Wow. Here’s an entertaining video that I stumbled upon quite accidentally. It’s some guy covering a fun (and dance-inducing) tune from Daft Punk:
A song this good, made with the constraint of one solitary musician’s talent, makes me think of how oftentimes constraints can actually foster creativity.
When the video above is over, hear The White Stripes succinctly express that sentiment with this song:
Sometimes we need to keep our rooms small and our ideas big (and not get distracted with superfluous options).
Constraints, in whatever we do, can force us to use our limited resources, whatever they may be, to focus on what’s important. Would Picasso’s Guernica be better with some colors? Would A Farewell to Arms be better with more adjectives?
Ok, there’s certainly a limit to how far one can take this “constraint appreciation,” as I agree that “nothing destroys the spirit like poverty.”**
Thanks for abiding my poorly-articulated quasi-philosophical ramblings.
Oh, and should you be compelled to leave a comment (I do like getting comments), please comment here; not on Facebook. I no longer read Facebook because, well…
“… if you gaze for long into an abyss, the abyss gazes also into you.”*
I think it was starting to make me more stupider.
*It sounds better in German: “Und wenn du lange in einen Abgrund blickst, blickt der Abgrund auch in dich hinein.” –Nietzsche
**Oh snap, did I just quote Jane Austen? Yep, I’ve definitely gotten more stupider.
Lately, I have been frequently commuting to work and back by a combination of train, river ferry, and bicycle. It’s pretty fun.
Instead of succumbing to my oft recurring illness “shiny metal syndrome” and buying a brand new bike (to which I gave a lot of thought, btw), I decided to make a few upgrades and tune up my 10-year-old Trek 800 Sport. I figured that since I use my bike like a minivan, with all the loading of kids’ seats, trailers, Trailgators, groceries, Nacho, etc., I should hold off on getting anything new and cool and just convert the old Trek into an all-rounder. Plus, it has a fantastic anti-theft feature– it’s a 10-year-old, heavy as heck, bottom of the line Trek– no one wants it! Oh, and I call it the Wienercycle because I bought it in Vienna. Not the cool Vienna in Austria, the Vienna in West (by-God) Virginia. That makes the bike even sadder, dunnit?
Ah well, here she is in all her *ahem* glory.
Here it is on the Thule racks with the Trailgator (for Nina) attached:
Cati bought me the Brooks Saddle for Xmas. I bought and installed some SKS fenders. I bought the Topeak office bag last time I was in the U.S. It conveniently clicks into the MTX rack we have for the child seat, and I must say, it’s nice. I also swapped the tires out for Schwalbe Hurricanes. Although 90% of my riding is on paved roads and bike paths, I am really glad to have the edge-tread for that rare but important 10% of the time I need it. It has kept me from having to get off and walk through mud and muck a few times, and it has also prevented me from wiping out completely on mud covered asphalt. I also put on some cheap toe clips for use with any shoes, a little rear-view mirror, some battery powered front and rear lights (required here in DE), bought a cheap bike computer to track my speed, and that’s pretty much it. Like I said, the bike is an all-rounder that’s good for every kind of riding, and thus, great for none.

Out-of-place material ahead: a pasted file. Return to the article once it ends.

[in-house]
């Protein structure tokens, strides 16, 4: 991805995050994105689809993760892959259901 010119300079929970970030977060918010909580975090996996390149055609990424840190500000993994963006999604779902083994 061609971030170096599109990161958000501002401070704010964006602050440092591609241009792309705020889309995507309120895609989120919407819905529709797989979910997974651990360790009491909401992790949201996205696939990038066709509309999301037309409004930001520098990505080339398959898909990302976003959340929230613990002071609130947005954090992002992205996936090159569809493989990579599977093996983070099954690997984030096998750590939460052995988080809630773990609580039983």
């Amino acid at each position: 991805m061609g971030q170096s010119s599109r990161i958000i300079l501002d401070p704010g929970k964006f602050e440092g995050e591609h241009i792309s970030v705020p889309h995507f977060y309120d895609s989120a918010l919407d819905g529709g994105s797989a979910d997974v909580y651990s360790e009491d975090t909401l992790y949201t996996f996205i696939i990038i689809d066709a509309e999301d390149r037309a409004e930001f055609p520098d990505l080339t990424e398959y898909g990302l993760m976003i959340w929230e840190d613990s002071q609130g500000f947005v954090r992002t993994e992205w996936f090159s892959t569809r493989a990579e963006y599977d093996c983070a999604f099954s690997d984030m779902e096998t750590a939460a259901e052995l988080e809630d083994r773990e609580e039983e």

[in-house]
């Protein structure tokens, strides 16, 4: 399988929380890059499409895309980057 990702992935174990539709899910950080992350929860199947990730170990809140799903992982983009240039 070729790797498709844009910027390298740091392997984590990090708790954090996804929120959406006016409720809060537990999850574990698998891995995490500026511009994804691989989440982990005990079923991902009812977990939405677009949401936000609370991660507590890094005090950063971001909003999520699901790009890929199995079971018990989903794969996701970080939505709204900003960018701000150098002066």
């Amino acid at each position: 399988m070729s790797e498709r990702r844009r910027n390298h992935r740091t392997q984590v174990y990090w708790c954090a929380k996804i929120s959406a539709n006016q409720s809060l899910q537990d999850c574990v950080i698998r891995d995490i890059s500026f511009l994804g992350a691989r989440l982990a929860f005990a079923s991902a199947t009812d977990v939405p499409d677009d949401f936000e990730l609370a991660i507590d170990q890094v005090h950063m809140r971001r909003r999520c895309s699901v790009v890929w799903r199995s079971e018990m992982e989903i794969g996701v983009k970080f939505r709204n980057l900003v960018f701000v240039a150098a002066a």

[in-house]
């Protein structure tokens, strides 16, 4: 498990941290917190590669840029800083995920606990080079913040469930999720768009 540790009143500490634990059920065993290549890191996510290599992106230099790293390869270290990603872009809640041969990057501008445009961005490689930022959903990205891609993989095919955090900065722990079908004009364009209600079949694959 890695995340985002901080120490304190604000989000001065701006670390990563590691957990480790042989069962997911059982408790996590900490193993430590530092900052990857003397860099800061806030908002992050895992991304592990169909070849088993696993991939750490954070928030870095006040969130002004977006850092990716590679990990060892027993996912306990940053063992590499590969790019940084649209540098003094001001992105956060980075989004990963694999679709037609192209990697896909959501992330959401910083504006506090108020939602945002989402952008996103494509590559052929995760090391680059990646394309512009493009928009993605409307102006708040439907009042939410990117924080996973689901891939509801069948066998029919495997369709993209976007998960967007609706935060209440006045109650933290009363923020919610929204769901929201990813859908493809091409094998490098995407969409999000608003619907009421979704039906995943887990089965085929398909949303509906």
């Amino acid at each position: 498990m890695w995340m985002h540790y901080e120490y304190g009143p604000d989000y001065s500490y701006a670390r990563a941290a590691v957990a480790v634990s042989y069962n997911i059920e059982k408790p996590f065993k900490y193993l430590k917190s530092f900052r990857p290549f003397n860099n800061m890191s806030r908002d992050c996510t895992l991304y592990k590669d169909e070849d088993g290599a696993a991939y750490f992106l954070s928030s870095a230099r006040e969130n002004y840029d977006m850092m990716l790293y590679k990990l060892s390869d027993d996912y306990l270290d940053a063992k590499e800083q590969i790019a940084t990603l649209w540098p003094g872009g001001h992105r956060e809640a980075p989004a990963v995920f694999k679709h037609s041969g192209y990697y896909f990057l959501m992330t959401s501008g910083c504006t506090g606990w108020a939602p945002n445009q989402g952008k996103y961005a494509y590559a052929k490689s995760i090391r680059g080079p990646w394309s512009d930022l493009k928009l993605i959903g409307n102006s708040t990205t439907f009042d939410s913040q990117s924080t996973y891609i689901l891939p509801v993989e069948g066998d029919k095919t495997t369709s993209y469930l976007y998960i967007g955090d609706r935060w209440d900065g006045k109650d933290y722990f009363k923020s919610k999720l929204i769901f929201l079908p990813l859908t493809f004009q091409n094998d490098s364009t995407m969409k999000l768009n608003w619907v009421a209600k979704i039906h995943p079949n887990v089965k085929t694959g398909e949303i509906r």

Here’s me just illin’ in my tracksuit.
The morning view to my right:
and then I get to the ferry to cross the Rhein. It costs 0,50 € to cross with my bahn card. Cool, eh?
A fellow masterfully sculpted cyclist-body shown above. :)
It’s interesting that on my ecologically-conscious bicycle commute to work, I get to watch the power company unload and transport literal tons of coal for the production of electricity.
Then, at the end of my hour-long bike ride, I have a shower and get to work.
For the ride home I take a train for part of the way and cycle home the rest of the way. It’s a nice commute too.
Crossing back over the Rhein; this time by bridge.
The view of the town we live in from the bridge.
So, I’m pretty down with cycling culture. Not so much the body-shaving, blood-doping, car-driver hating, racing bike scene (yet?), but more the trekking and commuting scene. It’s a hobby that includes elements of fitness, tinkering, DIY, practical engineering, frugality, and ecology. Plus, it’s fun for the kids. I can dig that.
Until next time.